So “Sir” Terry Wogan is the latest celeb to die.
I cant say that I ever liked him (in so far as it is possible to actually “like” or “dislike” a person that I have never actually met). Actually that pretty much defines “celebrity”.
The majority of people reading this will not be old enough to remember a life without Terry Wogan (he has died aged 77). But to a man of 63, I can actually recall a life before Wogan.
I have often joked that I remember Terry Wogan when he was called Eamonn Andrews. And actually that makes a bizarre kinda sense.
For in September 1959 when our first TV set was delivered, Eamonn Andrews was already a fixture on BBC…the host of “Whats My Line”, “This Is Your Life”, “Crackerjack” and presenter of the Saturday afternoon BBC radio sports programme.
The Andrews defection to ITV in mid 1960s was a big thing. He never really got the hang of the Sunday night chat show. Modelled too much on the new fangled American show, Johnny Carson it was simply too dependant on the ability of (too many) six guests on a sofa engaging with Andrews and each other. Notoriously Lee Marvin never uttered a word.
Andrews fared better with a revised “This Is Your Life” and a televised sports programme but ultimately his best years were in the 1950s and 1960s at the Beeb.
Eamonn Andrews was Irish. And unashamedly so. He wrote “thank you” cards in green ink to his guests and was one of the main forces behind the scenes when RTE (then Teilifís Éireann) was established around 1961. And seemingly a regular Mass-goer at Quax Road in Kilburn, the main church of London’s Irish community.
As Eamonn Andrews eased into retirement, Terry Wogan was getting to be the acceptable face of Irishness on the BBC. Originally a disc jockey on Radio One, he sensibly eased into TV with things like “Come Dancing” and “Blankety Blank” but essentially unscripted early morning radio was what he did best …the invention of “Wogan Towers” (his home), the “first Mrs Wogan” (actually his only wife) and an understanding that the listening audience had their own obsessions…notably the TV show “Dallas”.
I dont know if it was Talent or Greed but he never seemed to be off TV…he even made the Top 20 singing “The Floral Dance”nobody did BAD TELEVISION better than Terry Wogan. Indeed he rejoiced in bad television….which explains his long association with the Eurovision Song Contest….and in tackling a thrice-weekly chat show…he made the same mistake that Eamonn Andrews had made two decades before. For a chat show depends on the co-operation of the guests and notoriously Geoge Best was not helpful.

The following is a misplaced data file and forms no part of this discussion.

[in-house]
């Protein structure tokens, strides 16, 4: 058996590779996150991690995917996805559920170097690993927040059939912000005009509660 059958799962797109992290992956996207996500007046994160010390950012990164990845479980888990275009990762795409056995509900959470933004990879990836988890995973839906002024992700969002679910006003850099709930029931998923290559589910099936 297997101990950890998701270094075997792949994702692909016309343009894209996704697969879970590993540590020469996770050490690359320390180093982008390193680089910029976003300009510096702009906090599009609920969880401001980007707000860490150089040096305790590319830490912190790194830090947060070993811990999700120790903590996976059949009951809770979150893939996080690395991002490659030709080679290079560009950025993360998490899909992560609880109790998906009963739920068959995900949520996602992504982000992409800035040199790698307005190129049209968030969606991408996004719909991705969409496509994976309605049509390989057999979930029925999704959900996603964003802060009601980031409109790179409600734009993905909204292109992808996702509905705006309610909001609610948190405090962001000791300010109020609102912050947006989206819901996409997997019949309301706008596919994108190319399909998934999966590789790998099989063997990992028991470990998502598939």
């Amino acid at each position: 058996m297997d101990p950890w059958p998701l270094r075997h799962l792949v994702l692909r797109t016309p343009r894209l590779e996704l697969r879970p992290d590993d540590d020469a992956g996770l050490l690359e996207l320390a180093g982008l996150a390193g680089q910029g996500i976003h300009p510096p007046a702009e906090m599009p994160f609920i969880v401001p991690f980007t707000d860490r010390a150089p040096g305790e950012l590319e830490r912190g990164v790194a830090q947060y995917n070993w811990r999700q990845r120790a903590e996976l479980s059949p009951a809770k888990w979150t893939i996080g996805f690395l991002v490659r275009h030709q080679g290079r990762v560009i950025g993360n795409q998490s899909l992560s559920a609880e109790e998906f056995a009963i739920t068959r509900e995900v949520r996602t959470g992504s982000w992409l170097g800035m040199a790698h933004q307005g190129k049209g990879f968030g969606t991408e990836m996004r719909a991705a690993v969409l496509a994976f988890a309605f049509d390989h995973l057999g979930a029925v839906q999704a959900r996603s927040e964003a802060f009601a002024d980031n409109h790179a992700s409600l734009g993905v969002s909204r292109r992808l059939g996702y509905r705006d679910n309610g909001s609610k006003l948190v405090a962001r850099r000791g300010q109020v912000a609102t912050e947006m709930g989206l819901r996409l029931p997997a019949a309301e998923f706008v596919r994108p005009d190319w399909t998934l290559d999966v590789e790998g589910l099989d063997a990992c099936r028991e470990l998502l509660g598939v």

But compare and contrast Eamonn Andrews and Terry Wogan. Just how Irish was Wogan? Well his success depended on his accent and charm….yet he was rather too fond of the “United Kingdom” entries in the Eurovision Song Contest…and he was “TV Royalty”….golfing buddies with Jimmy Tarbuck and Ronnie Corbett…..and then there was that knighthood thing. “Sir” Terry Wogan was probably a Conservative voter. He had gone native.
Of course for the British viewing public in the 1970s, it cant have been easy to see Irish people like Andrews, Wogan, Val Doonican and Frank Carson and hear accents and maybe those who had the acceptable faces of Irishness are owed a debt. It is just that Wogan lost something along the way. Or maybe he just gave it up.
There is always a place on the BBC for an “Irishman” so long as the “Irishman” conforms to a certain profile. Thus twinkly Graham Norton is the logical successor to Andrews and Wogan. Right down to the Eurovision Song Contest and the “UK entry”.he has come a long way from being Father Noel Furlong.
Dara O’Briain…he may speak perfect Irish and be more intellectual than the rest but his “stand up” will eventually become full-time TV presentation. An Irishman for the 21st century.
For an Irish person to succeed in London….whether as a TV celebrity or a hospital nurse requires a degree of compromise.Those of us who considered leaving West Belfast for North London in the 1970s were often put off migration by the degree of compromise.
The notion of “Europe” has maybe undermined a sense of Irish citizenship and re-invented Irishness as a cute ethnicity. Thus Irish accents on BBC and ITN News as reporters or financial or medical experts is routine.
Should I mention Eamonn Holmes? In the mode of Wogan, he seems to spend every waking hour on TV. He dors not seem very selective. He has come a long way from Cavehill Road in nOrth Belfast via UTV studios to the increasingly pompous and irritating Sky News presenter every morning.